o put me in front of them? All in all there is, as I say, no easy way to choose but what we have to accept is that doctors do have to choose and we must trust their judgement and accept they will consider ALL the factors. By paying for a private transplant we are, quite possibly, preventing someone else, maybe in more urgent need, from living. Can that be right? Should organ donation be a commercial business? Should human organs be up for sale? Or should we continue to place our life in the hands of the professionals, as we have for many years? I happen to believe that doctors do not deliberately discriminate between able bodied and disabled people. I believe that they make their judgements on facts and conditions at the time the organ becomes available. It is also a fact that some of us may never be right for a transplant, it isn’t nice but it is a fact of life I am afraid. It is simply a process of priority and need.

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              14.10.2001 08:34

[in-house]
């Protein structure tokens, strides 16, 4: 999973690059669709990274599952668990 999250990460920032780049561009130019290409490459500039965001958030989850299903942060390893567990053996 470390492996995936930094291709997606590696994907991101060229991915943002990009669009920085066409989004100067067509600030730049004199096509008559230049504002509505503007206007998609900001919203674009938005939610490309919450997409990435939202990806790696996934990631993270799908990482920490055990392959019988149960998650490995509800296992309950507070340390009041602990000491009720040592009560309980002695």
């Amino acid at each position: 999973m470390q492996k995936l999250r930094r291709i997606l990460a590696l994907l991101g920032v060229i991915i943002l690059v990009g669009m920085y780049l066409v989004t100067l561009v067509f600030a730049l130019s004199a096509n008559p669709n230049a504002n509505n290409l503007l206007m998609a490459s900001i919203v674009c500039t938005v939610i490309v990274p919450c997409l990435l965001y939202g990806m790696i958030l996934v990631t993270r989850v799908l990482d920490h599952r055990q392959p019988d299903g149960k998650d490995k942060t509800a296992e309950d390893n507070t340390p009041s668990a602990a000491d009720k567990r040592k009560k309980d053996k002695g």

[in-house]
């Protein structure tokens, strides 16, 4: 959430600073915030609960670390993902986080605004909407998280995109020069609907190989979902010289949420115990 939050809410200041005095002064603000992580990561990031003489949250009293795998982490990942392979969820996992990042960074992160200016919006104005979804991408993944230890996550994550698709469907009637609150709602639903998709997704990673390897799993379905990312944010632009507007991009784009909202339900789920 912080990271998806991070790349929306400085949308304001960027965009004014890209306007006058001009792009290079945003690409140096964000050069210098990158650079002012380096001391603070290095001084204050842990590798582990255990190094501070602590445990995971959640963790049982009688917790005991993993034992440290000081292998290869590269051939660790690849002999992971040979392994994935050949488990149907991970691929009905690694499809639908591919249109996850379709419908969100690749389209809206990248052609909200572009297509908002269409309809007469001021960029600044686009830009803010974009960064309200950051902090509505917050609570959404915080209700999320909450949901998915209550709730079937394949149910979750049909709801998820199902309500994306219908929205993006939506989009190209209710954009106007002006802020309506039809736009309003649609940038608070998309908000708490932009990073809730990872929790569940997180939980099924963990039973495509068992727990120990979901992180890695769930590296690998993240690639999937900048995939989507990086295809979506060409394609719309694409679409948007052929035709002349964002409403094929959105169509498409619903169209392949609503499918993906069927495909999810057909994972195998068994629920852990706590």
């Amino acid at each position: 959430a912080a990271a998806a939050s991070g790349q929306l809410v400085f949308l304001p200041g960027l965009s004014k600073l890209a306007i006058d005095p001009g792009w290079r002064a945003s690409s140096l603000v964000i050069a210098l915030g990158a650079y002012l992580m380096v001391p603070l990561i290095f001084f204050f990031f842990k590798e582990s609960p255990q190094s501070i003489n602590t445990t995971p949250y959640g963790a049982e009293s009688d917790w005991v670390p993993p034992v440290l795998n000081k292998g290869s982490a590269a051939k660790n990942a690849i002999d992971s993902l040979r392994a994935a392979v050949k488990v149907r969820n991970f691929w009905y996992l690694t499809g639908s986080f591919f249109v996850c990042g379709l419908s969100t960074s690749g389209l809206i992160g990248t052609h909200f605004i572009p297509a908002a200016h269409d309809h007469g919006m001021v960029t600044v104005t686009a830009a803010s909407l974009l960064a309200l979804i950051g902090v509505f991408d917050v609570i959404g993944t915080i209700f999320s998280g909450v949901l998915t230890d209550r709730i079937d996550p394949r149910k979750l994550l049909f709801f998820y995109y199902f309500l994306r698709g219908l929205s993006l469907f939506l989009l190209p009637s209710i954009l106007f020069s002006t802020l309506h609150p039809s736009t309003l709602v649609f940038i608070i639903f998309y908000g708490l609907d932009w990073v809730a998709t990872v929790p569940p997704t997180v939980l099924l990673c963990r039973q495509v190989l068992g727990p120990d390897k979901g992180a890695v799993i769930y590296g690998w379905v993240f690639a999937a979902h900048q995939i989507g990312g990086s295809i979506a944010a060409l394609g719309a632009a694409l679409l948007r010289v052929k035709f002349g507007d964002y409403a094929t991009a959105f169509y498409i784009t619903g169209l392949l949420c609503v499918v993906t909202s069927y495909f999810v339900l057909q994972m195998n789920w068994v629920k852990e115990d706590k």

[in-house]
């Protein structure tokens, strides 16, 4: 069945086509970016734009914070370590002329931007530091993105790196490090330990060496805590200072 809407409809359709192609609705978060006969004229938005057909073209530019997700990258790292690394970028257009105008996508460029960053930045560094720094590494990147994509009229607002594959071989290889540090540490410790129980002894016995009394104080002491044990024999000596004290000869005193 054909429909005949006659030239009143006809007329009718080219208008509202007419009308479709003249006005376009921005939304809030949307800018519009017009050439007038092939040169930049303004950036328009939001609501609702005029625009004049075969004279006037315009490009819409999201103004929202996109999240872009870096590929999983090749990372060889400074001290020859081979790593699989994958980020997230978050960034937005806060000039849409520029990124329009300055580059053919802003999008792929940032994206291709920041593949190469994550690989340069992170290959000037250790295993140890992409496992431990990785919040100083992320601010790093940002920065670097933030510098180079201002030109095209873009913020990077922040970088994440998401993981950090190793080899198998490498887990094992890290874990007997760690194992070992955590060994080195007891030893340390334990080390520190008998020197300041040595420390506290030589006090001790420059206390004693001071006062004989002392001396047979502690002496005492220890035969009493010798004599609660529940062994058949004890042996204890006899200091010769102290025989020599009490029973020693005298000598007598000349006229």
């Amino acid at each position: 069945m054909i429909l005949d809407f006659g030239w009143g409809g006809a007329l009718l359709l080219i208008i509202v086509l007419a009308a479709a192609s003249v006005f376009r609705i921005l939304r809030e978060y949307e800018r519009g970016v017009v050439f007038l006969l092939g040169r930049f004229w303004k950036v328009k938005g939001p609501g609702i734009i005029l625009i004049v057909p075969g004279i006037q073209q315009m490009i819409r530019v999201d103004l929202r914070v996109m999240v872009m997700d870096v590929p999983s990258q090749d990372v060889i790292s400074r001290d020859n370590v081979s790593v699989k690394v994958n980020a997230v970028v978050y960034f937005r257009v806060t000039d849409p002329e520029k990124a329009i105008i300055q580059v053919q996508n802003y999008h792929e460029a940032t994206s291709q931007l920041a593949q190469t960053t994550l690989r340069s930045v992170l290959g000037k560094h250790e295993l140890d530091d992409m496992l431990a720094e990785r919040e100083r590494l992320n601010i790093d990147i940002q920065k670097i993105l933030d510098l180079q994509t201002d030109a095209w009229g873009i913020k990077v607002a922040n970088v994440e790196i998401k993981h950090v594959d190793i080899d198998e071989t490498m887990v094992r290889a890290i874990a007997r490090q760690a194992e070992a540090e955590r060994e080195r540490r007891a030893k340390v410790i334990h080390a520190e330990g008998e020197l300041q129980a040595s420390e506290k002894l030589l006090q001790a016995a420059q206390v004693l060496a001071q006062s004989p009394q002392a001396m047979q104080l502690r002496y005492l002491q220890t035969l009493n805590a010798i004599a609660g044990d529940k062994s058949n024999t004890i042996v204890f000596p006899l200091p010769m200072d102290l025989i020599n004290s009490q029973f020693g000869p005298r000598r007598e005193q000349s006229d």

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              This is my confessional and apology and I can only put it here in the most applicable area of Dooyoo. I did something very bad last night and want to tell the world that I am sorry. I never had any trouble with disabled people. I just usually felt sorry for them and wished them well. I sometimes resented their position that the whole world had to accomondate them for their bad luck and misfortune in such matters as wanting us to destroy the architectural beauty of some of our finest buildings to make accessibility ramps. But I guess on the other hand what good is a building in a free country that is only there for some people but not all? I do not feel that I bear any prejudice towards disabled people but last night I majorly discriminated against one. I know it sounds petty, people in the racial chat rooms always want to talk about their one black friend or when a white guy works with a black guy he feels the need to declare how he has a black friend somewhere liek to prove they are not a bigot. So I will say this Stephen Hawking rules, especially as he left his wife for his nurse and my mom's cousin is a brilliant man who got MS and is in a wheelchair and I like him. So what did I do? I was riding a train last night, actually I was running it and I had to go very slow, 10 mph through a rusty siding in a small burnt out town. It was about 1 in the morning. Suddenly I see a guy walk out onto the rail and put something on the rail, I am about 1200 feet away. Then I saw a white blur glide alongside him and I was incensed, I assumed it was a small child with him on the tracks. I was just furious. But then I noticed the white shirt was gliding like a ghost. I was confused. Then I saw it was a guy in a wheelchair. As I got closer they got off the tracks and started throwing rocks and bottles and what not. Pelting the hell out of the engine. I was astonished, nobody in a wheelchair ever did that before. I get bom